Thursday, March 3, 2011

Thrifting 101, Part 5: What are the best days to thrift?

This has been a very, very bad week for my wallet. In the last four days I have come quite close to blowing through a month's clothing budget, spending nearly every cent at a thrift store. I try to be responsible. Really, I do. I tell myself that buying used clothes makes me a better person, rationalizing my addiction with thoughts that I'm contributing towards a charity and proving jobs for people who need them. Thrifting is also environmentally responsible, since thrift stores act as a filter for post-consumer waste. And hey, thrifting is also excellent for repurposing and recycling - many things can be altered to suit your needs! For example, sheets can be easily turned into curtains, and pillowcases can be modified into adorable dresses for little girls. Have I ever repurposed anything I found while thrifting? Well, But that's not the point.

Up to this point, Thrifting 101 has focused on tips for newbies and those dealing with the squick factor, advice regarding how to shop at a thrift store, thrifting for the clothing snob, recommendations for finding the best thrift and consignment stores and advice for thrifting vintage.

If you love shopping for the best deals at thrift shops, and want to stick to a budget while rationalizing your own thrifting addiction, here are a few tricks to help you save even more:

  • Shop on Half-Off Days : Some large thrift stores, such as Goodwill, have sales days when certain types of merchandise is half off the marked price. These sales dates are occasionally posted on store websites and in-store flyers. Don't be afraid to ask employees about half-off days - they're more than happy to help customers and move merchandise out of the store. Some stores use a colored tag with a certain percentage reduction on each color, say 50%. Others date each item and have an automatic mark down after two weeks, thirty days, and more. Half off days draw the largest crowds, so it helps to arrive early and come prepared. (If you're new to thrifting,you might want to study up on my previous tips regarding navigating thrift stores.)
  • Use Thrift Store Coupons: Thrift shops occasionally offer coupons for you to use on your next visit to their store. One type of coupon frequently seen is an amount off your next purchase with a donation. This coupon is often for new store openings, good only at the thrift store location listed on the coupon. Coupons can also be for a percentage off the regular price, or a buy one get the second at 50% off. My local Goodwill recently promoted a similar offer on shoes and blazers, allowing me to walk away with a fantastic pair of vintage flats I never would have been able to afford. However, don't wait too long to take advantage of these deals, as the best items go quickly.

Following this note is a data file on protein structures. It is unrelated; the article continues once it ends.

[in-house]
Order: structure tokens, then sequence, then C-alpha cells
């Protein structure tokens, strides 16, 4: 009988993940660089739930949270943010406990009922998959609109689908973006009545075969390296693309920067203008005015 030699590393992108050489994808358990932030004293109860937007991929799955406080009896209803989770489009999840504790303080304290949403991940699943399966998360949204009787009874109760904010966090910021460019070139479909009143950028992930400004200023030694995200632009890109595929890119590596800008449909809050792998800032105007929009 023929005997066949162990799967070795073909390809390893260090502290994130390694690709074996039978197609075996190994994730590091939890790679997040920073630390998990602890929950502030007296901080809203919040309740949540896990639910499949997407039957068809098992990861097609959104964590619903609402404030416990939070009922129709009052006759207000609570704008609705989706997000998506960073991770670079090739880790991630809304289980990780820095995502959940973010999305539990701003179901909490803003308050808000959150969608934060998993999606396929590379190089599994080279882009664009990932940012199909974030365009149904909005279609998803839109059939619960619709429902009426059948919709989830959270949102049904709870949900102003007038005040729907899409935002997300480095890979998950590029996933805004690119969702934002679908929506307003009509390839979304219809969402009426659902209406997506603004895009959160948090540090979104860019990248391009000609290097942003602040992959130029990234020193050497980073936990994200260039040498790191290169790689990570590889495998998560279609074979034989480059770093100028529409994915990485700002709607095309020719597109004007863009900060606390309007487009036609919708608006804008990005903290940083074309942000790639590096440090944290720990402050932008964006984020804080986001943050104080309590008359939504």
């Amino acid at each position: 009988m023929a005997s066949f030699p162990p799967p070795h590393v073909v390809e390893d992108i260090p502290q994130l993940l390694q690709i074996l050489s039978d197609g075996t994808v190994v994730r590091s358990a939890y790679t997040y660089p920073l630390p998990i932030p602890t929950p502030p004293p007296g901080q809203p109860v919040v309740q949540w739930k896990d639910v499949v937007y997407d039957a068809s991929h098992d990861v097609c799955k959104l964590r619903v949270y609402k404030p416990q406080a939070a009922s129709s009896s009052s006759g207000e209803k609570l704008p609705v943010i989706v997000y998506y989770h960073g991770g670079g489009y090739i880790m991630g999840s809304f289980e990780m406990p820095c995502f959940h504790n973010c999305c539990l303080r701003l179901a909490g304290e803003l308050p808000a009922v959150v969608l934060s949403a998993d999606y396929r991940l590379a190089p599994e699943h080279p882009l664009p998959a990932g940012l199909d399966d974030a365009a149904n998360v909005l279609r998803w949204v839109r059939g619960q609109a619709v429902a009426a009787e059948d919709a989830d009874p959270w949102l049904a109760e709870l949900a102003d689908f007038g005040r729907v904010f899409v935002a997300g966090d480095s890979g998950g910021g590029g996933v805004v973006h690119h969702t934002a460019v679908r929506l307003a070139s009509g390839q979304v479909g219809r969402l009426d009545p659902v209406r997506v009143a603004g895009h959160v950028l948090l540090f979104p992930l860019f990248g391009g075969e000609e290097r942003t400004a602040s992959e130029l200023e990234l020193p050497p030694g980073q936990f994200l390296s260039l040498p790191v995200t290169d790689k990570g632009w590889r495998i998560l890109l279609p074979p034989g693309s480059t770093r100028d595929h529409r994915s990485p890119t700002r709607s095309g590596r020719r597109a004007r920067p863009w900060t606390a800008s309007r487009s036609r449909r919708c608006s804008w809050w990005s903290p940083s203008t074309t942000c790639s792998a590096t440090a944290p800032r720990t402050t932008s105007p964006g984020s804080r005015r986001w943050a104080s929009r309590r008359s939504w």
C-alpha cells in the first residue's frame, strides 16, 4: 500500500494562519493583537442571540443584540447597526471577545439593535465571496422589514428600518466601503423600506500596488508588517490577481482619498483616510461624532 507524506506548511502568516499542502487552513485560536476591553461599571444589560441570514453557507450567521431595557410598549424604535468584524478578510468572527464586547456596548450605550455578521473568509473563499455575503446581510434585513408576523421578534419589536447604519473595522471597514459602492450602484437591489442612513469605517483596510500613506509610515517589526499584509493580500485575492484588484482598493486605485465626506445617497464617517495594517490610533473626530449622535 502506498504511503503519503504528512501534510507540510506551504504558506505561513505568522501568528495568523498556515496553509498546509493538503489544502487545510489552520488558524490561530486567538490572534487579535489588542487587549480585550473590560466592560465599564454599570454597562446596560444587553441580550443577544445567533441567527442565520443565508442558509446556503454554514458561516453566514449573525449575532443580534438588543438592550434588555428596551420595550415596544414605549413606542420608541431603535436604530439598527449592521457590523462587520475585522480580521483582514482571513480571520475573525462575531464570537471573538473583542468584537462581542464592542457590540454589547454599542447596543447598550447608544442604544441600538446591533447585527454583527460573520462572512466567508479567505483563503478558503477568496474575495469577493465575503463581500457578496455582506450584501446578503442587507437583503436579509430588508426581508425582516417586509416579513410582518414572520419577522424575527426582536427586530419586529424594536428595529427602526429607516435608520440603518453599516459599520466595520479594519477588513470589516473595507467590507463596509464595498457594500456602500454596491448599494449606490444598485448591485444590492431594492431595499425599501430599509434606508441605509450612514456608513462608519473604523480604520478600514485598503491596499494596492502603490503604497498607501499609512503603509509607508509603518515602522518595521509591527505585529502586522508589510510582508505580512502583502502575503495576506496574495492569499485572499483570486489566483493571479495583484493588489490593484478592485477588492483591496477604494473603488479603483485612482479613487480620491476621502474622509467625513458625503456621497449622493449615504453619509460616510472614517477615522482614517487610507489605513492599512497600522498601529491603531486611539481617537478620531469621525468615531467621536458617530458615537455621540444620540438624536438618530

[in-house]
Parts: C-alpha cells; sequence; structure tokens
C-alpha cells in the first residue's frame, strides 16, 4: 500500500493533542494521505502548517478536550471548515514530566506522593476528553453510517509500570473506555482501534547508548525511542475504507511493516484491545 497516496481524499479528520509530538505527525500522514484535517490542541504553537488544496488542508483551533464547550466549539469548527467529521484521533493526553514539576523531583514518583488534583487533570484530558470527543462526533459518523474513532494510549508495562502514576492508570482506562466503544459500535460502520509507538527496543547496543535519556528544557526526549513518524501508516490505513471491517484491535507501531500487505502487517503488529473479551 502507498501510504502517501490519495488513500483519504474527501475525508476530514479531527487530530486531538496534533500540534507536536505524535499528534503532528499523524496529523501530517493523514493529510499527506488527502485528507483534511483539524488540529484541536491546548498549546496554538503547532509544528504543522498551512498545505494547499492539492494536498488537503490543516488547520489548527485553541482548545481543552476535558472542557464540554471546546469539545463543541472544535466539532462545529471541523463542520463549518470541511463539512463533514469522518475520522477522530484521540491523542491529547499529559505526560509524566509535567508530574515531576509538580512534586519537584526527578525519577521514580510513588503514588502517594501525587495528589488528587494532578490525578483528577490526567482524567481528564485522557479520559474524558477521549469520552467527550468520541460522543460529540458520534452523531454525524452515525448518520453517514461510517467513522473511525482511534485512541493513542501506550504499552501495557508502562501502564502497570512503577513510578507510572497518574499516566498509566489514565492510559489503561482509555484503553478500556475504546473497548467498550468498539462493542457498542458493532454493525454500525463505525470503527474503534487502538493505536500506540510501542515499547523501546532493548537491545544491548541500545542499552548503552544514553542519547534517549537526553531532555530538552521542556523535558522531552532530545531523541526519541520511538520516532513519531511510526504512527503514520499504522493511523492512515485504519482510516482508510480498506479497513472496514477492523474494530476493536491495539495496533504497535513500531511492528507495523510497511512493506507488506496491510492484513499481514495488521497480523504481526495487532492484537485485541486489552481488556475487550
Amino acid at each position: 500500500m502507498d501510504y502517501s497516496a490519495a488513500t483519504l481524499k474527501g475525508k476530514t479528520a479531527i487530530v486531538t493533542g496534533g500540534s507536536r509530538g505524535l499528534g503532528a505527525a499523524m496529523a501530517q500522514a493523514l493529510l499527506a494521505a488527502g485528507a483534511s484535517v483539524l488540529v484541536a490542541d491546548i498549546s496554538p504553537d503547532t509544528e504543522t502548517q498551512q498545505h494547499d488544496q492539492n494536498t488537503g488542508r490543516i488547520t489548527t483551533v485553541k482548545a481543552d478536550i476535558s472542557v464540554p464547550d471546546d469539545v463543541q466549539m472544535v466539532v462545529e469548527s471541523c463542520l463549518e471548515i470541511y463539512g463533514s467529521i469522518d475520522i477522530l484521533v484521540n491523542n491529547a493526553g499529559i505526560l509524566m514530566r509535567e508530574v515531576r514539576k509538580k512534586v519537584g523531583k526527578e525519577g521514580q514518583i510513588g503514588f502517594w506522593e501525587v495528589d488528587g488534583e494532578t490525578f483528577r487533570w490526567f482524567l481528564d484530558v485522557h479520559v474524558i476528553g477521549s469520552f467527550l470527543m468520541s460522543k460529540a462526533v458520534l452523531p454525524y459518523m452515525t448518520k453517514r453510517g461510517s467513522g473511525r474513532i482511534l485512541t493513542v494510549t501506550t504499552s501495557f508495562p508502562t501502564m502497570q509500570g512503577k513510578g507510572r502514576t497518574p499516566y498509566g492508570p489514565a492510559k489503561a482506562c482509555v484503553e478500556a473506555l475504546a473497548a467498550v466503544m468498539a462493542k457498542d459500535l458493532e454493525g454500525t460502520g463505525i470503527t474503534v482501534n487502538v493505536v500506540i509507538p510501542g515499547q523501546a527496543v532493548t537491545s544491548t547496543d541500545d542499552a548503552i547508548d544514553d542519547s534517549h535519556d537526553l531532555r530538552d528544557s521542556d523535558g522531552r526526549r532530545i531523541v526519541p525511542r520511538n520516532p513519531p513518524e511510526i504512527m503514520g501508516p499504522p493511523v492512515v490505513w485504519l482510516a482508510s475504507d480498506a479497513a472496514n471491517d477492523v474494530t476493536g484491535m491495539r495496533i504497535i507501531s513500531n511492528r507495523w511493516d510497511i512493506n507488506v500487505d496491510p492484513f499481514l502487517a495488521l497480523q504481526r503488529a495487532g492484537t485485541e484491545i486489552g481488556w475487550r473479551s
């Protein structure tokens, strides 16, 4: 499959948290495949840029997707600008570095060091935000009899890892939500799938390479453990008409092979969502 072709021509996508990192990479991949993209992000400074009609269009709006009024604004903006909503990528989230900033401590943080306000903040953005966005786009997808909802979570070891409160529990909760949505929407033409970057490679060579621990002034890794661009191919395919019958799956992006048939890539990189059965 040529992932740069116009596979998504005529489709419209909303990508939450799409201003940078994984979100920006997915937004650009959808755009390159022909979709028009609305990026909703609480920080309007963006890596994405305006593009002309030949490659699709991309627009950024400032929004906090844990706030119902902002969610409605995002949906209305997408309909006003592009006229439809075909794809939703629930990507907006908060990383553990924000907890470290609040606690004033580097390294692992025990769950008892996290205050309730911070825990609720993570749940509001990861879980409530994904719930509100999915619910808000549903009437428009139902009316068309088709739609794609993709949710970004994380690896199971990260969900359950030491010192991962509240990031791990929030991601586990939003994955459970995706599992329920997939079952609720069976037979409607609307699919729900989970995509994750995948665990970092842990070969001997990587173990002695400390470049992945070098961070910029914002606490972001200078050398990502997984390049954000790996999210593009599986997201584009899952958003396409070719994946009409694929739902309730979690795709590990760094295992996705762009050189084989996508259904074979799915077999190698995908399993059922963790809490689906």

• Shop Senior Citizen Days: Many thrift shops have senior citizen days when shopper 55 and older (of whatever age stores determine) get a discount off their entire purchase. You can take advantage of these thrift store shopping days by taking along a friend, family member, or neighbor who fits the senior citizen requirement. They can buy the items and you can pay them back.
  • Go On Mondays: Weekends are typically the busiest days for thrift stores to receive donations. Processing time varies from store to store, but new merchandise is often restocked by Monday mornings (or Tuesdays for larger stores.) In addition, I've found thrift stores to be the least trafficked earlier in the week.
  • Befriend employees: Don't be shy - ask store employees about about their sale structure and when new merchandise is stocked. Thrift stores don't always post their sales clearly, and sometimes the sales are confusing. Find out when they have sales on the items that interest you, and shop those days and times for the best bargains.

Do you have any tips regarding saving even more money at a thrift store? What do you believe are the best days and times to shop? Leave a comment and let me know!

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